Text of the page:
#5 As a leader (whether you be a Chief or Officer) you are elected by the membership to be a leader - Not an asshole. Anybody can sit their and bark orders, but a good leader you must remember you represent the men and/or women that put you their. Be proud of what you do and be proud of them and they will follow you to the end. Remember one very important thing I was told by a senior man in my volunteer department when I became officer for the first time - "You are part of a team no matter what position you hold in the department , they just elected you to represent them - be damn proud of it" 

#6 We were all new once - and I don't care how many fire science classes you have, how many doctrines you have,,, until you have actual real time fire experience you really don't know what its like or how you will act like until you are in the "SH#T". How are you going to act or react? Will you freek or freeze? Or with proper training will you be nervous as hell as you should be and be able to perform through proper repetitious training. No one can prepare you for that moment unless you have a good mentoring program. Someone who is willing to take the time to prepare you for that time when it is going to get ugly. Nothing speaks for experience... absolutely nothing.

I believe there's several ways to think about this. Not an expert just my own crazy theory.

Poor leadership is one cause, so much demand to be a good officer and especially a training officer these days, poor teachings or boring trainings, lack of serious interst in recruiting outsiders.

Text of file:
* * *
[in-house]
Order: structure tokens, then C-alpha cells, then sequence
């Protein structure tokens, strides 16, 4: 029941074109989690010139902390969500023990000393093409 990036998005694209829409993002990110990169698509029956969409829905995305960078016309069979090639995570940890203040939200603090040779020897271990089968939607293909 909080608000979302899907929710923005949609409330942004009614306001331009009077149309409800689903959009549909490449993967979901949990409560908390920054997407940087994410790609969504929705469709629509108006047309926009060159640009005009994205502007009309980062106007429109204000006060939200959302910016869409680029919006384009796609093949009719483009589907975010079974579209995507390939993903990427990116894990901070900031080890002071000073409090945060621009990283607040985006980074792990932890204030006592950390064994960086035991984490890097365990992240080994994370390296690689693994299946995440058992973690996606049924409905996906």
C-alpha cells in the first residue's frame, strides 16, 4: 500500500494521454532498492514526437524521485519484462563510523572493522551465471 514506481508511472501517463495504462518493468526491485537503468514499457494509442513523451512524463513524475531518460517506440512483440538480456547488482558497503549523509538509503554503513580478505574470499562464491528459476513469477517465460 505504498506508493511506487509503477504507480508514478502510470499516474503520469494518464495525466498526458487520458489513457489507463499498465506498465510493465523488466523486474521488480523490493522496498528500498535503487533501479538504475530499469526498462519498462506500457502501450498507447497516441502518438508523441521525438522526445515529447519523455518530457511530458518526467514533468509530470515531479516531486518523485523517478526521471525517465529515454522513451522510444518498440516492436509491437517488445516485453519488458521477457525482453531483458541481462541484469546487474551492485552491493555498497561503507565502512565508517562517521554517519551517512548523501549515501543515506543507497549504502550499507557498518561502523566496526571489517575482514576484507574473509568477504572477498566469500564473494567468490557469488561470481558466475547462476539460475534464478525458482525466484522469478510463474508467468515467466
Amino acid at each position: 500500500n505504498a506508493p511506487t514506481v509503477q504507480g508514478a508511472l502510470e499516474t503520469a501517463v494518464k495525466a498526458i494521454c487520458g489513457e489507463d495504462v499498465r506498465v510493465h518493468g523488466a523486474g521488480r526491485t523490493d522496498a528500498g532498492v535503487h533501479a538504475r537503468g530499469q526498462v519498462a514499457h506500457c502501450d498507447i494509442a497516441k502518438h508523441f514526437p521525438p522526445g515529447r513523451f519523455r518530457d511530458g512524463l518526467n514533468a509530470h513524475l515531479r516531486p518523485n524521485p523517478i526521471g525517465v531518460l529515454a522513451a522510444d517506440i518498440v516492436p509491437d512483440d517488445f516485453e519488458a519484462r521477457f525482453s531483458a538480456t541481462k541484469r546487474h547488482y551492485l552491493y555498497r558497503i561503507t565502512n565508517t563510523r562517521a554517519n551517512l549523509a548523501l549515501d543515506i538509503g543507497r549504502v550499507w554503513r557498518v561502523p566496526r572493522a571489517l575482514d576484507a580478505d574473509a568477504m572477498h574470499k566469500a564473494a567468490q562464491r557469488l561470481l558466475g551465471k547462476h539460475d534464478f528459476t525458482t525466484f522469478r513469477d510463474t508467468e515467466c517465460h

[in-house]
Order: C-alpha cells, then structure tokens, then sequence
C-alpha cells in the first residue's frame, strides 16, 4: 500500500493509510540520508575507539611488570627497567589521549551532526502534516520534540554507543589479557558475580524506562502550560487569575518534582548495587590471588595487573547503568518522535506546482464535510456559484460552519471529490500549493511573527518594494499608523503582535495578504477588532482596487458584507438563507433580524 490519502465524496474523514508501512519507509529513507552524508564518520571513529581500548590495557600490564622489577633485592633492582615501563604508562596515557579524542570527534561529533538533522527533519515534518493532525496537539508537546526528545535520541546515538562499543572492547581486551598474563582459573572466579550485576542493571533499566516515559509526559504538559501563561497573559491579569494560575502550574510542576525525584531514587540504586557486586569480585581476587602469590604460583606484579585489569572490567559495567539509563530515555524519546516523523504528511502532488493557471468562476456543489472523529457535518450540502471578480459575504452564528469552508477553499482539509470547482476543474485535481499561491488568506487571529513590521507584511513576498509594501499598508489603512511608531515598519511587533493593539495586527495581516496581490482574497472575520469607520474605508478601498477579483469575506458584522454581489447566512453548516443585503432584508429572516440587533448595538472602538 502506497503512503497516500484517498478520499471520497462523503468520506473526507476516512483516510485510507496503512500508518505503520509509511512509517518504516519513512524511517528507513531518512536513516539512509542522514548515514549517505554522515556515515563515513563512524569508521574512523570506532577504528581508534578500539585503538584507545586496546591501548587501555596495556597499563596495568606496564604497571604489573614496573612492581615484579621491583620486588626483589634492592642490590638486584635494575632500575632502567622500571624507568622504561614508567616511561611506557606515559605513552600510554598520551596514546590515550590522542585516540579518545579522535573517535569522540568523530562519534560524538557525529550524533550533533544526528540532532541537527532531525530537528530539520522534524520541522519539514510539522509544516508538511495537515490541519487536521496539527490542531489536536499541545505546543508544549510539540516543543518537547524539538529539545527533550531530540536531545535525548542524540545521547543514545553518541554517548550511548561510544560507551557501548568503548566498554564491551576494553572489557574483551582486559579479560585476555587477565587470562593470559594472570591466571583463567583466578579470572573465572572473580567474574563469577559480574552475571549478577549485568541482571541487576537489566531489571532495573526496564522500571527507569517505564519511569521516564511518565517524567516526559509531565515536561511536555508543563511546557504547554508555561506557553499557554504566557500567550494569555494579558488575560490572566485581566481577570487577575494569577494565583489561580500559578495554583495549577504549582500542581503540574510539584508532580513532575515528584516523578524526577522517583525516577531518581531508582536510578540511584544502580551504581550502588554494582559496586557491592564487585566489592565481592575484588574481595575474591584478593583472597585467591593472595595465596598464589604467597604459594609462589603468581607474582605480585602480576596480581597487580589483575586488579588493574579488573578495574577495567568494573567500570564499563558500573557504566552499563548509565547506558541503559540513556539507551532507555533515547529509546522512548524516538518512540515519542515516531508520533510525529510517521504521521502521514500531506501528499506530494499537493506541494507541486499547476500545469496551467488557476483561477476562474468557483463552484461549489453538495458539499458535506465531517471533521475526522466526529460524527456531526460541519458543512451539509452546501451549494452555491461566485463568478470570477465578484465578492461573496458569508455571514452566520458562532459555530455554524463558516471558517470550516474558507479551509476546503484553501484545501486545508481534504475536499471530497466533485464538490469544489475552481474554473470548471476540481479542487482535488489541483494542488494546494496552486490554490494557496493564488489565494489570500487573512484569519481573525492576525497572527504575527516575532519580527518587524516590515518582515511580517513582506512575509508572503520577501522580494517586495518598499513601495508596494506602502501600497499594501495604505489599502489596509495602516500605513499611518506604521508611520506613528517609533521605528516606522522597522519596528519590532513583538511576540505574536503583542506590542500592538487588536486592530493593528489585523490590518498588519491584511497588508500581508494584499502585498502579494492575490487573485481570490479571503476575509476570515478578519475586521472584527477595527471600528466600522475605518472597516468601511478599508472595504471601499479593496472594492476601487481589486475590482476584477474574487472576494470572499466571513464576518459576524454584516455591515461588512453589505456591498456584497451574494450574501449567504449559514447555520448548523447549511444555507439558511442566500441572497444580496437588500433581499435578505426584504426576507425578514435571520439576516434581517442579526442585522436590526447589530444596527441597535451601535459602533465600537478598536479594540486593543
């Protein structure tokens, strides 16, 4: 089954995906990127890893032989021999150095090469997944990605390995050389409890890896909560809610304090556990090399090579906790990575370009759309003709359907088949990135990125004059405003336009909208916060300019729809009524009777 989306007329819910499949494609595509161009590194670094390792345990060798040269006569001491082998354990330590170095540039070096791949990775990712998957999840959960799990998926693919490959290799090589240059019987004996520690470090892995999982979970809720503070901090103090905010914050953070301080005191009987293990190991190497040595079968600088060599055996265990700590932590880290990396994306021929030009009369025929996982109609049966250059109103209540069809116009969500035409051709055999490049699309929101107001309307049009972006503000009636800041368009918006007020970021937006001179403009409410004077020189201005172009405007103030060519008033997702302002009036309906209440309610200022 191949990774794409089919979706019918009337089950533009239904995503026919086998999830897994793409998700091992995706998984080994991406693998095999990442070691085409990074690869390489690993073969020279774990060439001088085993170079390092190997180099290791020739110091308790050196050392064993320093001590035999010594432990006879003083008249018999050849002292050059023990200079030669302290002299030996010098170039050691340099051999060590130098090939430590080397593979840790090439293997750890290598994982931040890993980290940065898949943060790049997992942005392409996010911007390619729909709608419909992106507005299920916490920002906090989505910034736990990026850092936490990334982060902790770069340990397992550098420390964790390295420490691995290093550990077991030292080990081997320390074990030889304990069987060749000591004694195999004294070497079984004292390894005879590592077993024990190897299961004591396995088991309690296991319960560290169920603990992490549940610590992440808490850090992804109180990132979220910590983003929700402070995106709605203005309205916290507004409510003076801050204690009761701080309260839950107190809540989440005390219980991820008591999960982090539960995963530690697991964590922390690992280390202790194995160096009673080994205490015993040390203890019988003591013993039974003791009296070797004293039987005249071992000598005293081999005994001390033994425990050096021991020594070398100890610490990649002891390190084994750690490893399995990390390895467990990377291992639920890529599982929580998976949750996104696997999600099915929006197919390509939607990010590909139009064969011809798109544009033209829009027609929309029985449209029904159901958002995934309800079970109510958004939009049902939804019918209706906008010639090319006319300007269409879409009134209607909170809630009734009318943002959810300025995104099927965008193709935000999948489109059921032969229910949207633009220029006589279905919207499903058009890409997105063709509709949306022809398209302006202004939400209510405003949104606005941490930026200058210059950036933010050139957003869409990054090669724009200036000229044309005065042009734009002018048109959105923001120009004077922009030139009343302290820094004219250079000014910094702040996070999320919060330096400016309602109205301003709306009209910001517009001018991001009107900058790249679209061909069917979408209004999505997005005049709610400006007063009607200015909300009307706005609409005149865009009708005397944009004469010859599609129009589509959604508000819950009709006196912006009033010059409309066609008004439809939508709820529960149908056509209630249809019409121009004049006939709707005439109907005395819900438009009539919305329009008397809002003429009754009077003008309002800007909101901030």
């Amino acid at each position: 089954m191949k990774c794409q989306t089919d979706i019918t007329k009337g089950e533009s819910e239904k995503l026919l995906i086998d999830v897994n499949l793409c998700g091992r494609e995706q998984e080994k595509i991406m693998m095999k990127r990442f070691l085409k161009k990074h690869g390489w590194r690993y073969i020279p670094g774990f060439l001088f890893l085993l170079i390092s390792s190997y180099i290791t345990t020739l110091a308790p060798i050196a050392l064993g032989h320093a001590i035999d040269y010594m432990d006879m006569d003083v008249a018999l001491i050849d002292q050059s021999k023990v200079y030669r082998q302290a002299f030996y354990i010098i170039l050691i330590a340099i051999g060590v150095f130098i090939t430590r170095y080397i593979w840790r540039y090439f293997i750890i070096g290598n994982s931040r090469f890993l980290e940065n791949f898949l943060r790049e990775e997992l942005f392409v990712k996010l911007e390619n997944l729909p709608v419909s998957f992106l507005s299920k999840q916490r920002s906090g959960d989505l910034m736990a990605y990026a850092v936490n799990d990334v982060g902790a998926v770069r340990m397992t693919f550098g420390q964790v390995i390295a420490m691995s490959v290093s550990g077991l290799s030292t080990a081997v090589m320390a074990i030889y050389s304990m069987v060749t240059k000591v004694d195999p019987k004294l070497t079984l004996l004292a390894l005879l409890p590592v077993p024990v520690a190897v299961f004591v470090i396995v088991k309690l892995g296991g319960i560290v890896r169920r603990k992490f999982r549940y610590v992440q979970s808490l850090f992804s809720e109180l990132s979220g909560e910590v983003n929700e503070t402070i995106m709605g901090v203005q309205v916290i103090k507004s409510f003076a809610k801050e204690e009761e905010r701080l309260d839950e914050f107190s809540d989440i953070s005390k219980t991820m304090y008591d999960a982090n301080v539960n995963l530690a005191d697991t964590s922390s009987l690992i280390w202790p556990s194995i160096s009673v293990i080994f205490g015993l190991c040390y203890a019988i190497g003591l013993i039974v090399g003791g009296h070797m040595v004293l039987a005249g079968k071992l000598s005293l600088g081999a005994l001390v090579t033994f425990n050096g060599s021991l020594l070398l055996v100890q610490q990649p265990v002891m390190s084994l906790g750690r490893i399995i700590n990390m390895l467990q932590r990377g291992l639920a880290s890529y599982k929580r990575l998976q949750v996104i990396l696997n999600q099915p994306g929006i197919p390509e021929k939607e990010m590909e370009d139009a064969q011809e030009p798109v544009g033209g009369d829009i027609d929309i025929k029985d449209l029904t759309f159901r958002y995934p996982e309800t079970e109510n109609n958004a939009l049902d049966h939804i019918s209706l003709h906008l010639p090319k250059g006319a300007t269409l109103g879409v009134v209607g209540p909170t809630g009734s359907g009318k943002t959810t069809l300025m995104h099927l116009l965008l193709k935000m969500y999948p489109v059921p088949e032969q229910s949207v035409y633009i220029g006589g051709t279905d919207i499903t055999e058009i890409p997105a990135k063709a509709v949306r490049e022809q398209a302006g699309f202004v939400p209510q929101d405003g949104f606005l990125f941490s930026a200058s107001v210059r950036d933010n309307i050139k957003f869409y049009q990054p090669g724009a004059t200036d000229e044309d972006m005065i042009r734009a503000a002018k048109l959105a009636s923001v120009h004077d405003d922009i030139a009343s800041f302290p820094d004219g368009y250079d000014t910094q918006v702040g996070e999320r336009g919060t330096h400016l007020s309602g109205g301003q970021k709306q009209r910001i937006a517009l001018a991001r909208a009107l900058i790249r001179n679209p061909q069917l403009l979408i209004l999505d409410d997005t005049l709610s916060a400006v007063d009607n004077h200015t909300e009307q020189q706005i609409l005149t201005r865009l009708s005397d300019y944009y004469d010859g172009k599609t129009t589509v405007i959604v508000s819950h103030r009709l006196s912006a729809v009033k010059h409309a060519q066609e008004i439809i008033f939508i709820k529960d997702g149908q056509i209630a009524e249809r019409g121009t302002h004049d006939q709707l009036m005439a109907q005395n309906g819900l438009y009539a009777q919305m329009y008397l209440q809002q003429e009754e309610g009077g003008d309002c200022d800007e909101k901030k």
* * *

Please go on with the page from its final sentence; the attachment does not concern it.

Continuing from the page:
With my fire department we already have our training schedule for the whole year. In California as a volunteer you only need 110 hours of training after a year that volunteer certificate turns into your ff1, pretty easy. And most volunteers dont like the fact that they have to go out get medical training or get a class B license,  so some might be afraid to spend money.

and some older people joining may not like the fact they are being trained by a 21-27 year olds.

ways to recruit/retain: awesome sign that says we want you no experience necessary, good moral, staff is on point, training is good, making the department a family we all have to trust the person next to us. Enforcing rules very big to us they follow the rules no one will have a problem, open house great way to recruit, 

Here's some of my thoughts:

I agree that time is a big factor as it related to personal financial stability.

Another is increased time demands for training and certification requirements.

I've seen where the battle of career vs volunteer has devastated some departments and presents as discouraging for new members.

With the long term decrease in volunteerism, I speculate those of us still in are burning out having to take up the slack for our agencies being understaffed.

Bobby, Normally the battle of career vs volunteer keeps going on due the the volunteer side. Not always but most of the time. One shouldn't be to hard on the career guys. They are smart enough to get paid for doing the job. We both do the same job. What i have seen is the volunteers saying how good they are to the career guys. The career guy probably knows what the volunteer guys are doing for training. (Most of the time not much.) This is the career vs volunteer thing. I have never seen this being a problem with recruitment. But if you know of a department; that it has been a problem get me a number and contact person because i'd love to learn about this being a problem.

Yeah, i probably should have been a little more general being on a grander scale is both. My example is local, & some old wounds. Hopefully with new leadership they bury the problem.